Make in Dharavi
This series of interviews portrays the economic life of Dharavi in Mumbai through the activities of its inhabitants.
As we walk towards Samit's house, from the Dharavi main road, we come across a big central open space that belongs to Ashraf Ibrahim, who rents out spaces to people coming from different backgrounds. Entering through the gate, we come across a small yet pleasantly shaded open area which acts as a meeting space for the workers and a spill over for commercial activities. The chaiwala has set up his ‘tapri’ and has his own small living space which is lead to by a narrow passage connecting a bag packaging unit. The stairs from the open space, part concrete-part steel, leads up to Samit's rented space which is a garment manufacturing unit in the day doubles up as a living space in the night. His is a ‘tool – house’.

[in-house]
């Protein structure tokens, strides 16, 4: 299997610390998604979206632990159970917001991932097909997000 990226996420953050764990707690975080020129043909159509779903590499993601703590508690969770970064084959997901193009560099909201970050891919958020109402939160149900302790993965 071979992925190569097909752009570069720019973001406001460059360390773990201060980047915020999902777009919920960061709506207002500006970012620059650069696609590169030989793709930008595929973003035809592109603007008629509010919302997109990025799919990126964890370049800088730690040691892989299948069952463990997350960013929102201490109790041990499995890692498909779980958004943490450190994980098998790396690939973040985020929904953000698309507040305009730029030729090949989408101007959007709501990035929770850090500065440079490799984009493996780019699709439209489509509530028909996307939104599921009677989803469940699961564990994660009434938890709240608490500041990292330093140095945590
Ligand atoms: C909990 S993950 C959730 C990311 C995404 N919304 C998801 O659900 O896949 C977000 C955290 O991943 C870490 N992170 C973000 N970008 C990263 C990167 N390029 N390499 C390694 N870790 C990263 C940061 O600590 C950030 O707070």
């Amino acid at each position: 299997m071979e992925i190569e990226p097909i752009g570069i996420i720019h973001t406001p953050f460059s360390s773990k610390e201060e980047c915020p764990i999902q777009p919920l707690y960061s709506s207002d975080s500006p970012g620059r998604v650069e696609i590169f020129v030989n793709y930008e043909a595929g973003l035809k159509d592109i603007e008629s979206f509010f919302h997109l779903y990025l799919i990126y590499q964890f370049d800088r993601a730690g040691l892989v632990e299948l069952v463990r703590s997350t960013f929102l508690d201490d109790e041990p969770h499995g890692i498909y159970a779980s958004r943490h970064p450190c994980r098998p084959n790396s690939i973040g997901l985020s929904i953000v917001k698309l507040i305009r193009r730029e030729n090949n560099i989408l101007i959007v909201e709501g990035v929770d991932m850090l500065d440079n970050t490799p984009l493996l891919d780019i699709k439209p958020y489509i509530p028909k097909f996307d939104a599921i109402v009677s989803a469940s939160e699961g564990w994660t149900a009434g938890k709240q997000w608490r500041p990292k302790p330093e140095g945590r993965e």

Samit started working in the garment business 7 years ago. He started his own business with his brother after having worked in various other workshops, because he decided that instead of being restricted to earning ₹800 a day from his employer, he could be self-employed and maximize his earnings. His brother and he began the business with another partner, but eventually they split into two different units. Despite this, he says that there is no animosity between them. Additionally, the question of competition does not arise because the two workshops deal with different types of cloth. The workshop consists of two interconnected rooms where workers stitch clothes according to orders received by a company. In the small outer room, Samit works with Rajan, a young man about 22 years of age, who is quick to chime in when Samit falls short of a word or two. The room consists of two machines—one for making the collars of shirts and another for a specific kind of stitching. There is a large table occupying half the room, strewn with variety scraps of cloth as well as some finished products. The business employs 15 people. Samit moved into this workspace around 8 months ago, when he fell short of space in the previous one. He started off the business with 4 machines, and then gradually bought more as the business gathered steam, and shifted to larger spaces. This is the third workspace that he has shifted the business to. All of the workers live within 15 minutes walking distance from the workshop. Samit's brother lives a minute away. He jokes that he would not be able to find his way around Dharavi if it were any further away. His business has been receiving orders from the same company since its inception. He enjoys very good relations with the ‘seth’, proudly stating that the level of trust he has established is such that even if he asked for money without producing the finished goods, it would be given to him. When I ask how long the average worker stays with him,Samit laughs. “If he lives to be a 100, he will work until then,” he says. In some cases, the worker has to leave when the employer is dissatisfied with the quality of work, although this happens in very rarely. Most of them have no formal education beyond primary school, and all learn the skills required to work in the garment business on the job. Samit explained how when a worker first joins, he undertakes small jobs such as ironing and cutting, and then gradually moves on to operating his own sewing machine. The workers are paid according to piece rates, with the work being divided in such a way that the finished product would have passed through the hands of almost every worker in the workshop. The cloth is also provided by the company to which the finished garments go to. When asked about demonetization, Samit said that it did not affect demand much. The main consequence was that he could not pay his workers’ salaries for a month. Other than the license that he obtained to start his business, Samit's interaction—in any capacity—with the government or municipality has been minimal, if not non-existent. When asked what the government could be doing to make their work easier, he was quiet for a while, before admitting that he hadn’t given it any thought. In general, he seemed to consider any possibility of intervention by the government as a threat rather than something that would help him. He says that once they buy the machines, they make do with the same ones, preferring to call a mechanic to repair them. They choose to spend their money expanding the number of machines in use rather than exchanging the existing ones for newer models. In terms of technological upgradation, Samit laughingly says that the only difference in the new machines is the price.